It's no surprise that Spain is a popular destination for foreigners to teach English abroad. It's a country with so much to offer: a slow pace of life with the well-known siesta, a rich culture centered around flamenco dance and other forms of the arts, and delicious food and drink.
If you are interested in gaining experience in education, spending some time teaching English in Spain is a great way to do that, with the added bonus of experiencing a new culture -- and an abundance of tapas and sangria.
Whether you are experienced in teaching or not, or have a TEFL certification or not, you'll be able to find a teaching experience that's just right for you, while also immersing yourself in the Spanish lifestyle. With Spain's growing demand for English teachers, you will find a range of positions available all over the country, from private tutor to classroom assistant or head teacher.
In order to teach English in Spain, most teachers will require a recognized teaching certificate such as TEFL, TESOL, or CELTA. The average salary for teaching in Spain is $800 - $2,250 per month.
Language and Cultural Assistant
A perfect opportunity for young professionals looking to gain teaching experience and spend time abroad, the Spanish Ministry of Education runs the North American Language and Culture Assistants in Spain, through which they place Language and Cultural Assistants in public schools across the country.
Language and Cultural Assistants are native English speakers who assist English teachers in primary and secondary schools. Assignments last from the beginning of October until May 31. In Madrid, the duration of the program is from October 1 to June 30.
Private Schools/Language Academies
If you're TEFL/CELTA certified, it's definitely possible to get a contractual teaching job at a private school or language academy. These are full-time positions that include a monthly salary, benefits, and vacation time. You will be the primary teacher in your classroom and will need to have some prior teaching experience.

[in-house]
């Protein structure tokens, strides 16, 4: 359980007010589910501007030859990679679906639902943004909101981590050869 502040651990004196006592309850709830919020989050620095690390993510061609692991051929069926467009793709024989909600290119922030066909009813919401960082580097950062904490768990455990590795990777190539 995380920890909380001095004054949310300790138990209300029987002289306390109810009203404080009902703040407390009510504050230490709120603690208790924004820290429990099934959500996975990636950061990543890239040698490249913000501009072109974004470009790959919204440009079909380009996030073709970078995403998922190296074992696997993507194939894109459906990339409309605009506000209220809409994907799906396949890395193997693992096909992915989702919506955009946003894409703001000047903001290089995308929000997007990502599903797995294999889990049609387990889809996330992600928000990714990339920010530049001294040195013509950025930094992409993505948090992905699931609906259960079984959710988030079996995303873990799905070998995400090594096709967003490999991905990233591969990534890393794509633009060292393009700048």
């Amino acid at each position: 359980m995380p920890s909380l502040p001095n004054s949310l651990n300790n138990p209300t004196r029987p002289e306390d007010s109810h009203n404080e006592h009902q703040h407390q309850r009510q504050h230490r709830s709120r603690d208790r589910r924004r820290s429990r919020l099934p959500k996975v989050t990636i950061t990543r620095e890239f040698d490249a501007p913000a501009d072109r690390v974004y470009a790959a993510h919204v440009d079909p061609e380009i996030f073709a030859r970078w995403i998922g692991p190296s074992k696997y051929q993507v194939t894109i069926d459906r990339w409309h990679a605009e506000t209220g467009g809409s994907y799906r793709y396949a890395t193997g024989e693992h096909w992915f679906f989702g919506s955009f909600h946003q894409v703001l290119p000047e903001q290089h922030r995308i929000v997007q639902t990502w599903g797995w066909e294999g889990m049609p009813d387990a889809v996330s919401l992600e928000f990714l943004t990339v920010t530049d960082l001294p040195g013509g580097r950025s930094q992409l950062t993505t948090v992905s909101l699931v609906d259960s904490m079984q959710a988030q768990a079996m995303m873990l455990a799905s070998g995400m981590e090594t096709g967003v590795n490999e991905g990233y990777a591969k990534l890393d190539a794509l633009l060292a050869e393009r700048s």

If you're already in Spain, you have a better chance at getting one of these jobs as you can interview in person. Although it's a bit risky, it may be worth it to take the leap and move to Spain and then pursue one of these roles, especially if you have the requisite experience.
There is a high demand for private English tutors among Spanish families, and this is a great option for those who are looking for a really culturally immersive experience and may not have much experience teaching. The most common option for private tutoring is in-home private lessons, where you will live with a host family and teach English private lessons to the children, and sometimes adults as well, several times a week.
As you'll be living with the family you work for, you will really get to know your students and become a part of the family yourself. This will allow you to connect with the culture and people of Spain on a more intimate level, while also gaining valuable English-teaching experience. You will receive your housing free of charge, along with a modest living stipend.
The difficulty in finding a job depends on what type of position you are applying for. If you are applying for the Language and Cultural Assistant program, the application process is quite competitive but also very straightforward. Also, if you are accepted, you will be placed at a school by the Ministry of Education, so you won't need to worry about choosing a location.
If you're looking for a private school or tutoring job, you may face a slightly more daunting application process as you'll need to do independent research to choose what location you're interested in and what job opportunities are available there.
When to Apply for Jobs in Spain
Applications for the government-run Language and Cultural Assistant program are due in early spring, but you can apply in advance beginning in August/September. Acceptances for the program are announced in April, and this is also when you'll be given your location assignment. When applying to jobs at private schools, there are two main peak hiring seasons: Mid-September to Early October and January.
How to Apply for Job in Spain
Applying to the Assistant program is somewhat similar applying to a university or graduate school program. The applicant will be expected to provide information on their academic background, Spanish language level, experience working with or teaching children and young adults, and experience living abroad. You will be required to submit academic transcripts and write a short essay stating your interest in the program.
If you are applying to jobs at private schools, you'll need to spend a good amount of time researching and networking to find the best opportunities available. If you can save up enough money to move to Spain before finding a job, that's a highly recommended approach as it can help tremendously to be able to interview in person.